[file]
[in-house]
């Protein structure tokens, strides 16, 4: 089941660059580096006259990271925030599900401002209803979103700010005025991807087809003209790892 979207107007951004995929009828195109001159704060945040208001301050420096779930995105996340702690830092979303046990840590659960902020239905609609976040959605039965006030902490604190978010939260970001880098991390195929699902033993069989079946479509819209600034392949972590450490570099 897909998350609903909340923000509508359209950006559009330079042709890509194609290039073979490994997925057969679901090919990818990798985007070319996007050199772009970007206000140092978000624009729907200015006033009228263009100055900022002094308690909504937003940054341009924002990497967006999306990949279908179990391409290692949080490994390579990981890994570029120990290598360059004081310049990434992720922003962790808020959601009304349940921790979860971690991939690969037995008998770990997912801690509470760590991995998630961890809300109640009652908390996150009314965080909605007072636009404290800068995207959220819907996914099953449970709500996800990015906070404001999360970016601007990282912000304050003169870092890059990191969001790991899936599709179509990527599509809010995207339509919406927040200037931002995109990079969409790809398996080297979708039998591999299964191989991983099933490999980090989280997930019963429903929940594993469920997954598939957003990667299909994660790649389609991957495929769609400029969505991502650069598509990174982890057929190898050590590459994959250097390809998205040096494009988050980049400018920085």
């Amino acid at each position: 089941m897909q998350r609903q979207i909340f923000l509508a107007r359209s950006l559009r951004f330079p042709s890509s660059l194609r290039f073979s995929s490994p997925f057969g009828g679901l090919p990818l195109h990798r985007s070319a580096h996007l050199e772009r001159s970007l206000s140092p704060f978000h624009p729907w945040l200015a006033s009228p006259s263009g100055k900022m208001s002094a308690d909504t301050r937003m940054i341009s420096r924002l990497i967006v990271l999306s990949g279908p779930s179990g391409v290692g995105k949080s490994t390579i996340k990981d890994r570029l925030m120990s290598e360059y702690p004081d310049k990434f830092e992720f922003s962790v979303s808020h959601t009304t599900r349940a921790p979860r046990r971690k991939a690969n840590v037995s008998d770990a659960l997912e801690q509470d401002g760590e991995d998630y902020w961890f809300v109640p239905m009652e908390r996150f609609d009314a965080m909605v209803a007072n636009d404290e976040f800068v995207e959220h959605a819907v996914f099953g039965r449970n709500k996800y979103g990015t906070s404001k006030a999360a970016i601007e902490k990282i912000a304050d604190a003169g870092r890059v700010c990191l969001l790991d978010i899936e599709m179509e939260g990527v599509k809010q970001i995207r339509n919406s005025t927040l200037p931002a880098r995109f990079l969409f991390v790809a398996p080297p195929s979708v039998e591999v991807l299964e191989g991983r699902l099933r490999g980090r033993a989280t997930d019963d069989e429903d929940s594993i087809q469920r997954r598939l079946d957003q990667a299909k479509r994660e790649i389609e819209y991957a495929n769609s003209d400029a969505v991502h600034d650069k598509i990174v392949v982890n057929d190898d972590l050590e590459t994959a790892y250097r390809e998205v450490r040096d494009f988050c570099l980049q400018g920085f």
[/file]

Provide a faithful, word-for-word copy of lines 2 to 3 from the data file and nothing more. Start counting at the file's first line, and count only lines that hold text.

């Protein structure tokens, strides 16, 4: 089941660059580096006259990271925030599900401002209803979103700010005025991807087809003209790892 979207107007951004995929009828195109001159704060945040208001301050420096779930995105996340702690830092979303046990840590659960902020239905609609976040959605039965006030902490604190978010939260970001880098991390195929699902033993069989079946479509819209600034392949972590450490570099 897909998350609903909340923000509508359209950006559009330079042709890509194609290039073979490994997925057969679901090919990818990798985007070319996007050199772009970007206000140092978000624009729907200015006033009228263009100055900022002094308690909504937003940054341009924002990497967006999306990949279908179990391409290692949080490994390579990981890994570029120990290598360059004081310049990434992720922003962790808020959601009304349940921790979860971690991939690969037995008998770990997912801690509470760590991995998630961890809300109640009652908390996150009314965080909605007072636009404290800068995207959220819907996914099953449970709500996800990015906070404001999360970016601007990282912000304050003169870092890059990191969001790991899936599709179509990527599509809010995207339509919406927040200037931002995109990079969409790809398996080297979708039998591999299964191989991983099933490999980090989280997930019963429903929940594993469920997954598939957003990667299909994660790649389609991957495929769609400029969505991502650069598509990174982890057929190898050590590459994959250097390809998205040096494009988050980049400018920085």
């Amino acid at each position: 089941m897909q998350r609903q979207i909340f923000l509508a107007r359209s950006l559009r951004f330079p042709s890509s660059l194609r290039f073979s995929s490994p997925f057969g009828g679901l090919p990818l195109h990798r985007s070319a580096h996007l050199e772009r001159s970007l206000s140092p704060f978000h624009p729907w945040l200015a006033s009228p006259s263009g100055k900022m208001s002094a308690d909504t301050r937003m940054i341009s420096r924002l990497i967006v990271l999306s990949g279908p779930s179990g391409v290692g995105k949080s490994t390579i996340k990981d890994r570029l925030m120990s290598e360059y702690p004081d310049k990434f830092e992720f922003s962790v979303s808020h959601t009304t599900r349940a921790p979860r046990r971690k991939a690969n840590v037995s008998d770990a659960l997912e801690q509470d401002g760590e991995d998630y902020w961890f809300v109640p239905m009652e908390r996150f609609d009314a965080m909605v209803a007072n636009d404290e976040f800068v995207e959220h959605a819907v996914f099953g039965r449970n709500k996800y979103g990015t906070s404001k006030a999360a970016i601007e902490k990282i912000a304050d604190a003169g870092r890059v700010c990191l969001l790991d978010i899936e599709m179509e939260g990527v599509k809010q970001i995207r339509n919406s005025t927040l200037p931002a880098r995109f990079l969409f991390v790809a398996p080297p195929s979708v039998e591999v991807l299964e191989g991983r699902l099933r490999g980090r033993a989280t997930d019963d069989e429903d929940s594993i087809q469920r997954r598939l079946d957003q990667a299909k479509r994660e790649i389609e819209y991957a495929n769609s003209d400029a969505v991502h600034d650069k598509i990174v392949v982890n057929d190898d972590l050590e590459t994959a790892y250097r390809e998205v450490r040096d494009f988050c570099l980049q400018g920085f």